Hey guys, i need some help - i have some idle premises in my argument and i cant seem to figure out how to fix them... the idle premises are somewhere in (1-3) and (7-9) - heres the argument (sorry for the lengh...)

Heres the Background,

Any help would be much appreciated. Thanks alot.

- Derek

Heres the Background,

__*This sentence is false.__

The starred sentence is

(a) True

(b) False

(c) All of the Above

(d) None of the above

And heres the actual argument,

- If (a) is the right answer, then the sentence is true.
- If (a) is true, then it is false.
- Supppose (a) is the right answer
- If (a) is true and false there is a contradiction in (a)
- (a) is true and false
- .’. There is a contradiction in (a)
- If (b) is the right answer, then the sentence is false
- If (b) is false, then it is true
- Suppose (b) is the right answer
- If (b) is true and false there is a contradiction in (b)
- (b) is true and false
- .’. There is a contradiction in (b)
- If there is a contradiction in (a) and (b) then they are not correct.
- There is a contradiction in (a) and (b)
- .’. (a) & (b) are not correct
- If (a) & (b) are not correct, then (c) cannot be correct
- .’. (c) is not correct
- If (a), (b), and (c) are not correct, (d) must be correct
- .’. (d) is correct
- If (d) is correct, then the sentence is neither true nor false
- .’. the sentence is neither true nor false

Any help would be much appreciated. Thanks alot.

- Derek

## 3 Comments:

One of the primary problems of your argument is that it appears to me that you worked backwards; i.e. you came up with the argument first, and then tried to force it to fit a valid form. When I approach an argument, what I usually try to do is to only make those statements which I know will fit a valid form; i.e. I work from the form of the argument, rather than the content of the argument. With a long argument such as yours, with a number of sub-conclusions, this isn't always easy. However, I have created what I believe to be a valid version of your argument below:

1. If (a) is true, then the sentence is true.

2. If (a) is true, then the sentence is false.

3. .’. (1) and (2) (1, 2 Conj)

4. If (3) then it is the case that if (a) then the sentence is true and it is the case that if (a) then the sentence is false.

5. .’. If (a) then it is the case that the sentence is true and it is the case that if (a) the sentence is false.

6. If (4) then there is a contradiction is a contradiction in (a).

7. .’. There is a contradiction in (a).

8. If (b) is true, then the sentence is false.

9. If (b) is false, then the sentence is true.

10. If (7) and (8) then it is the case that if (b) is true then the sentence is false and it is the case that if (b) is false then the sentence is true.

11. .’. Therefore, if (b) is true then the sentence is false and it is the case that if (b) is false then the sentence is true.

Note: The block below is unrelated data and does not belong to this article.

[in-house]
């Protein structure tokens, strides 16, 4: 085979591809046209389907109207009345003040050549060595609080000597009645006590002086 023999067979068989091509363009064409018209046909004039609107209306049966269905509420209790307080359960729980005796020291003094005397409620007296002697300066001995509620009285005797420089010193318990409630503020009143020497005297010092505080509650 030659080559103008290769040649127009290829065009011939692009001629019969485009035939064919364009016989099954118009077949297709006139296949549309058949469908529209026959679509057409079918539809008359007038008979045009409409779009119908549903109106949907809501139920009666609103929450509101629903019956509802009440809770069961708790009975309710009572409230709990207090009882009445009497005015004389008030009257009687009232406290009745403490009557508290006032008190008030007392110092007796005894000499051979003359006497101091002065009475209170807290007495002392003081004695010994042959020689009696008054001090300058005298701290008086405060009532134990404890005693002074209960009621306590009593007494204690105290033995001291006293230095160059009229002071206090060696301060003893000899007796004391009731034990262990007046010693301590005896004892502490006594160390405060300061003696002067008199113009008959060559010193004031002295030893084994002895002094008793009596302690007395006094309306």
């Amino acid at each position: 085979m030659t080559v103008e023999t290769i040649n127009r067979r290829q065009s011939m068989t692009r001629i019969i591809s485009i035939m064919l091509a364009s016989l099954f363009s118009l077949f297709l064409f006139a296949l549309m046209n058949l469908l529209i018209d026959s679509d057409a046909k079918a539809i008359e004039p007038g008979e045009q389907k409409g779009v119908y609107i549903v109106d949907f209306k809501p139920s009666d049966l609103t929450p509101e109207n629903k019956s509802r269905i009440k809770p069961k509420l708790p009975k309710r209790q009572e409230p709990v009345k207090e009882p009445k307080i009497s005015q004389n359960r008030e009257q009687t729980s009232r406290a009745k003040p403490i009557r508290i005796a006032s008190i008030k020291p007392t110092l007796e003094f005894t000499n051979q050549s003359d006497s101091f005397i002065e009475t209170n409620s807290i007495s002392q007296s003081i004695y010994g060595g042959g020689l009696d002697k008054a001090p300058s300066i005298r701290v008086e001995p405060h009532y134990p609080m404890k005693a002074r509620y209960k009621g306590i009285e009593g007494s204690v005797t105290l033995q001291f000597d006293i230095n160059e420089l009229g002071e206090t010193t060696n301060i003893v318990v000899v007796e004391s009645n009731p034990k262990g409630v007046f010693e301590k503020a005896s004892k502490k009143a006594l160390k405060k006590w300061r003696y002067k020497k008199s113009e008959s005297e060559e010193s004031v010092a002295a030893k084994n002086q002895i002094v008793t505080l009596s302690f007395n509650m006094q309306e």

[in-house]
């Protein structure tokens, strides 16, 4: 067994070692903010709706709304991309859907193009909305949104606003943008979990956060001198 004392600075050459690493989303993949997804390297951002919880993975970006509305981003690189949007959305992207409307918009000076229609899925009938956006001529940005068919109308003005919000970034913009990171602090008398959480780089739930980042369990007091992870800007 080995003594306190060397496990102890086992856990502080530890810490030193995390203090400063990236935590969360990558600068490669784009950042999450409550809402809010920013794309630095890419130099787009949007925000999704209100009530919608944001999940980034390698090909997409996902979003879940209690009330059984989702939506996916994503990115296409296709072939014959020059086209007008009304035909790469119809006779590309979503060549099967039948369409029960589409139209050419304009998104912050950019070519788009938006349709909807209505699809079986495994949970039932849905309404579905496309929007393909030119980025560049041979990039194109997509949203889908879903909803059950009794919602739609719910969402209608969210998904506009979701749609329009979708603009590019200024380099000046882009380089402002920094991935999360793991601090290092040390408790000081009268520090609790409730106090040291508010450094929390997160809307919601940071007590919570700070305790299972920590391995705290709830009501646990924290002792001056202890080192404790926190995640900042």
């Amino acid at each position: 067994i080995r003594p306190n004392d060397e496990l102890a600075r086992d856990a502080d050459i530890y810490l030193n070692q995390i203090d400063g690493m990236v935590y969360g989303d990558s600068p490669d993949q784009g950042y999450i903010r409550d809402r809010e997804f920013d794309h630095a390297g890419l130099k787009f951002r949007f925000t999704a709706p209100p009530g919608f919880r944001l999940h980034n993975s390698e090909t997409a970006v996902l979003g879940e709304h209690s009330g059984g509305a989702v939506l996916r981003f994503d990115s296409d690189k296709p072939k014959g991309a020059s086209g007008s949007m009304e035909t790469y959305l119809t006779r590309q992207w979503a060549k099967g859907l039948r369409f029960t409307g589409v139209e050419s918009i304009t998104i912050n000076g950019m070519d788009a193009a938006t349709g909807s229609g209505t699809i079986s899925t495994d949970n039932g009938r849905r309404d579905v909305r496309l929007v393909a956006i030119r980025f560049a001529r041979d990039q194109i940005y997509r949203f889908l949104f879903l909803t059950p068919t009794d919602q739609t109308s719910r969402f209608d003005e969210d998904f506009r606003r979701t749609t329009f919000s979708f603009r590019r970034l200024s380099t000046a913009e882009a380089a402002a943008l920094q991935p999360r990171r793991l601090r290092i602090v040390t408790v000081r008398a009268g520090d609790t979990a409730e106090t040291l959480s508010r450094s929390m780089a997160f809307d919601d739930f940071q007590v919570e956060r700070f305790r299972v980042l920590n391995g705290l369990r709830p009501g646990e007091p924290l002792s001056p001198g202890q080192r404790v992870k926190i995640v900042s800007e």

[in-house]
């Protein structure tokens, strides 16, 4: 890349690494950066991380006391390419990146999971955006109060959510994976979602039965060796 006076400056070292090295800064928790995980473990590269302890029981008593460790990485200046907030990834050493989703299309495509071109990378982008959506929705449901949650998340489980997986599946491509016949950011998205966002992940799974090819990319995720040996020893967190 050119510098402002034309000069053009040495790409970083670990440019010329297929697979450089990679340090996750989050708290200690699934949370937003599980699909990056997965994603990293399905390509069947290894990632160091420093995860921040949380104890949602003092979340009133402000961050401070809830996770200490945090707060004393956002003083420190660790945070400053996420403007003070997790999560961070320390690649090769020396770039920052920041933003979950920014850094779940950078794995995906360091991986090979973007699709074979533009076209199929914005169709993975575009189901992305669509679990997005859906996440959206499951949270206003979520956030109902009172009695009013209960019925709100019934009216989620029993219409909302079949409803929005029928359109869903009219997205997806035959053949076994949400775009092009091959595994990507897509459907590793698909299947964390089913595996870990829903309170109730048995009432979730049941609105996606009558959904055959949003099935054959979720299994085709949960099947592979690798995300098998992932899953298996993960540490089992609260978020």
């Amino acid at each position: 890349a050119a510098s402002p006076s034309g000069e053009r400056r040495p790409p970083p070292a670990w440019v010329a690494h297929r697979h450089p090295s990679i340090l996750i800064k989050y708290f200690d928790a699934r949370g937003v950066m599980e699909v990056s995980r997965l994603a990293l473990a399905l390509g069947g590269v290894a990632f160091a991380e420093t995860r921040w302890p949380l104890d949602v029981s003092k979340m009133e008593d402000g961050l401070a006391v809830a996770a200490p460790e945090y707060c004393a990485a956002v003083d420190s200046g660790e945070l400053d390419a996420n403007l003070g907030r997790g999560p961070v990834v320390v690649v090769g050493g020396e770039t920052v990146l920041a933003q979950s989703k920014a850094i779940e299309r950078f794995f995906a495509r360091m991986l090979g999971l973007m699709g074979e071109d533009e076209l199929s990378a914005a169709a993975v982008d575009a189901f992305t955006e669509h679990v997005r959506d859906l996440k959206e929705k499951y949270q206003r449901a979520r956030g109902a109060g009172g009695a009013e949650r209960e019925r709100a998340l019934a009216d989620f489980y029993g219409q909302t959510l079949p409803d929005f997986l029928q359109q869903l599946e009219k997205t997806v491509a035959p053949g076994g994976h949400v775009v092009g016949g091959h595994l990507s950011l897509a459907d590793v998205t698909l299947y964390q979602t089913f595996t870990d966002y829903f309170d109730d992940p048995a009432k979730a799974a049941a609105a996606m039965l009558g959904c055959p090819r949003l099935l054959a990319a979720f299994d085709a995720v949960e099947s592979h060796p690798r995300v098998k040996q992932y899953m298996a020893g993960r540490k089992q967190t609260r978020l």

12. If (11) then there is a contradiction in (b).

13. .’. There is a contradiction in (b).

14. If there is a contradiction in (a) and (b) then they are not correct.

15. .’.(7) and (13) (7, 13 Conj). <= This states: “There is a contradiction in (a) and there is a contradiction in (b).” (Note: we are allowed to do this because we can make a sub-conclusion wherever we like so long as the premises that validate the sub-conclusion precede somewhere in the argument; obviously, 7 and 13 precede 15.)

16. If (15) then there is a contradiction in (a) and (b).

17. .’.There is a contradiction in (a) and (b).

18. If (17) then (a) & (b) are not correct.

19. .’. (a) & (b) are not correct.

20. If (a) & (b) are not correct, then (c) cannot be correct.

21. .’. (c) is not correct.

22. If (a), (b), and (c) are not correct, (d) must be correct.

23. .’. (d) is correct.

24. If (d) is correct, then the sentence is neither true nor false.

25. .’. The sentence is neither true nor false.

I would also like to make the point that when working with these kinds of arguments, one has to very important in what it is that one says; for instance, we have the statements:

There is a contradiction in (a) and there is a contradiction in (b).

And:

There is a contradiction in (a) and (b).

It would seem like these are the same statements; however, we are still required to link them by the statement:

If (15) then there is a contradiction in (a) and (b).

Simply because they are not precisely the same statement.

Also, the terms "right answer" and "wrong answer", although intuitively correct, are noticeably ambiguous. Presumably, you don't mean "morally right" - but simply by removing "right" and putting something along the lines of "true" you remove this ambiguity.

The same problem exists for the word "correct" - once more, you mean "true", and not "morally correct."

I concur.

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